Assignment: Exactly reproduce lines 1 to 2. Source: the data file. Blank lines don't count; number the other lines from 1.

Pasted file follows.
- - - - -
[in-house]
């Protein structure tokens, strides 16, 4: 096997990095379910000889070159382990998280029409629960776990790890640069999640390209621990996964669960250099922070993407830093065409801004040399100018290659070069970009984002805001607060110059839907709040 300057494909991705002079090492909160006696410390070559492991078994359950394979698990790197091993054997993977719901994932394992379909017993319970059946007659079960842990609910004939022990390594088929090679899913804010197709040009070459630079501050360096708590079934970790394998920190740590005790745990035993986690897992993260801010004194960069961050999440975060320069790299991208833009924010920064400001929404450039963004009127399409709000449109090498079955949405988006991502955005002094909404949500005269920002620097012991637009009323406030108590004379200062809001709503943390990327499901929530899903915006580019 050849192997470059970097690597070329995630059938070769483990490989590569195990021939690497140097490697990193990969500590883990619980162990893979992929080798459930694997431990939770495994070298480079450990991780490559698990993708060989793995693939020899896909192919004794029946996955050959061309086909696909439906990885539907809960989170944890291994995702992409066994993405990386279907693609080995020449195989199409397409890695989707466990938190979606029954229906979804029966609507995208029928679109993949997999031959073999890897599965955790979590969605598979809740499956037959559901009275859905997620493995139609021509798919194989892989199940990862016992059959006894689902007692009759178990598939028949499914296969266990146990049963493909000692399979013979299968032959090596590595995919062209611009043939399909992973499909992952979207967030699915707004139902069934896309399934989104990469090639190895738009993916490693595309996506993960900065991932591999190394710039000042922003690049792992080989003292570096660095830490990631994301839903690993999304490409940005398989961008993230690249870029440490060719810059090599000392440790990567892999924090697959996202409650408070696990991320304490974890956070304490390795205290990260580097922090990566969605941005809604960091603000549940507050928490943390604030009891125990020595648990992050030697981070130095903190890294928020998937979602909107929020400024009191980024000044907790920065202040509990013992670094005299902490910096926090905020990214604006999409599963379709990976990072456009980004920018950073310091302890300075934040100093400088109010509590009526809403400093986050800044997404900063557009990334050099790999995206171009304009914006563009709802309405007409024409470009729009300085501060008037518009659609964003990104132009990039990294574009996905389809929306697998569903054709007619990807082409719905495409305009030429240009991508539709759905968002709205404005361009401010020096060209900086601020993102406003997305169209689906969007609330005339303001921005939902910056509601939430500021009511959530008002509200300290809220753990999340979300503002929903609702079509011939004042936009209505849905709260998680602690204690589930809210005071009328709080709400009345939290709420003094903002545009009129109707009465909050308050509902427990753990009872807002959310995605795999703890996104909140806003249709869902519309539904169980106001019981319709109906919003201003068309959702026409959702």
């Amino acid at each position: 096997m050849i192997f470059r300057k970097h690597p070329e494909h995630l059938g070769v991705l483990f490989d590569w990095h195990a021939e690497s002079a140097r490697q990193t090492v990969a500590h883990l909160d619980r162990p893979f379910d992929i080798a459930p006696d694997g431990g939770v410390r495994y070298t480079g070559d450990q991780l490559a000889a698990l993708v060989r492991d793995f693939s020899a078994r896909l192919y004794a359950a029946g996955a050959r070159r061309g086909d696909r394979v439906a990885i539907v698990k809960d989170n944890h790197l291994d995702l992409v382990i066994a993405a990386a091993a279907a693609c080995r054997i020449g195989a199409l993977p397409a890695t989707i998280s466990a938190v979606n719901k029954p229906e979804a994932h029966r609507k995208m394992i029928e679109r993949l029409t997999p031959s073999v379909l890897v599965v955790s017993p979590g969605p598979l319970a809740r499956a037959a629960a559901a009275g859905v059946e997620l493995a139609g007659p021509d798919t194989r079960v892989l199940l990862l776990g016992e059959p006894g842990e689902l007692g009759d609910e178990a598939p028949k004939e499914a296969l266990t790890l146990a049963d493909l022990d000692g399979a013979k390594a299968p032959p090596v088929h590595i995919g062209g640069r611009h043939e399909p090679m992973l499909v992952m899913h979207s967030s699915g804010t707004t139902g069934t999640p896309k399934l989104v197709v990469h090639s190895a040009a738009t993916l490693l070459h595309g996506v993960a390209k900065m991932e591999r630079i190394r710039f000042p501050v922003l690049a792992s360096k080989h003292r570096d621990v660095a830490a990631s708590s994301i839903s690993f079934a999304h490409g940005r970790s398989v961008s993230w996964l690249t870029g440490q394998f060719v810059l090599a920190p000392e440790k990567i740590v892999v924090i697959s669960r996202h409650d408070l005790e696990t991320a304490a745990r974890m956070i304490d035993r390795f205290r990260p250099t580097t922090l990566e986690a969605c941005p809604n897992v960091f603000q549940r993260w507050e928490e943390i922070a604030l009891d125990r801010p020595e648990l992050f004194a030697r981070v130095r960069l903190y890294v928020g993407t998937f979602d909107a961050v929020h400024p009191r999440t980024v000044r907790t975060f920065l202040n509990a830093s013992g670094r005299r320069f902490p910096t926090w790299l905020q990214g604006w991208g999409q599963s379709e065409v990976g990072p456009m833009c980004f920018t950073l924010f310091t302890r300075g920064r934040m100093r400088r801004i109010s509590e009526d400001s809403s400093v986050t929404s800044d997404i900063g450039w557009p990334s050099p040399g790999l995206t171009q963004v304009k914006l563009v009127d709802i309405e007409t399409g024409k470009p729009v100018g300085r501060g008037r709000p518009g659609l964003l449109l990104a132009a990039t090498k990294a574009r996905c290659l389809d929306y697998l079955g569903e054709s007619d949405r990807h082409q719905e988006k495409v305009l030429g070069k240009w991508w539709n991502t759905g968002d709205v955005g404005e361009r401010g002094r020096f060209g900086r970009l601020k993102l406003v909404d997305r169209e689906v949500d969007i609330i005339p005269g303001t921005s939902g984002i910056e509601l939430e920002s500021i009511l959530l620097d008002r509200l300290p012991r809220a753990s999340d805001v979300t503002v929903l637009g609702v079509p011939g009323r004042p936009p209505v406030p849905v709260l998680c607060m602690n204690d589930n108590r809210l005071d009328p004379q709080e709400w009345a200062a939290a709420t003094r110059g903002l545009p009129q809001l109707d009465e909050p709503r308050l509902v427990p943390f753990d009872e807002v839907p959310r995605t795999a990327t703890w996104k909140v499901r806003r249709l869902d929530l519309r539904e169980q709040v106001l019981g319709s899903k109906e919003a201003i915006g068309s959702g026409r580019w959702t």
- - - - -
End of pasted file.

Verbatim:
[in-house]
């Protein structure tokens, strides 16, 4: 096997990095379910000889070159382990998280029409629960776990790890640069999640390209621990996964669960250099922070993407830093065409801004040399100018290659070069970009984002805001607060110059839907709040 300057494909991705002079090492909160006696410390070559492991078994359950394979698990790197091993054997993977719901994932394992379909017993319970059946007659079960842990609910004939022990390594088929090679899913804010197709040009070459630079501050360096708590079934970790394998920190740590005790745990035993986690897992993260801010004194960069961050999440975060320069790299991208833009924010920064400001929404450039963004009127399409709000449109090498079955949405988006991502955005002094909404949500005269920002620097012991637009009323406030108590004379200062809001709503943390990327499901929530899903915006580019 050849192997470059970097690597070329995630059938070769483990490989590569195990021939690497140097490697990193990969500590883990619980162990893979992929080798459930694997431990939770495994070298480079450990991780490559698990993708060989793995693939020899896909192919004794029946996955050959061309086909696909439906990885539907809960989170944890291994995702992409066994993405990386279907693609080995020449195989199409397409890695989707466990938190979606029954229906979804029966609507995208029928679109993949997999031959073999890897599965955790979590969605598979809740499956037959559901009275859905997620493995139609021509798919194989892989199940990862016992059959006894689902007692009759178990598939028949499914296969266990146990049963493909000692399979013979299968032959090596590595995919062209611009043939399909992973499909992952979207967030699915707004139902069934896309399934989104990469090639190895738009993916490693595309996506993960900065991932591999190394710039000042922003690049792992080989003292570096660095830490990631994301839903690993999304490409940005398989961008993230690249870029440490060719810059090599000392440790990567892999924090697959996202409650408070696990991320304490974890956070304490390795205290990260580097922090990566969605941005809604960091603000549940507050928490943390604030009891125990020595648990992050030697981070130095903190890294928020998937979602909107929020400024009191980024000044907790920065202040509990013992670094005299902490910096926090905020990214604006999409599963379709990976990072456009980004920018950073310091302890300075934040100093400088109010509590009526809403400093986050800044997404900063557009990334050099790999995206171009304009914006563009709802309405007409024409470009729009300085501060008037518009659609964003990104132009990039990294574009996905389809929306697998569903054709007619990807082409719905495409305009030429240009991508539709759905968002709205404005361009401010020096060209900086601020993102406003997305169209689906969007609330005339303001921005939902910056509601939430500021009511959530008002509200300290809220753990999340979300503002929903609702079509011939004042936009209505849905709260998680602690204690589930809210005071009328709080709400009345939290709420003094903002545009009129109707009465909050308050509902427990753990009872807002959310995605795999703890996104909140806003249709869902519309539904169980106001019981319709109906919003201003068309959702026409959702």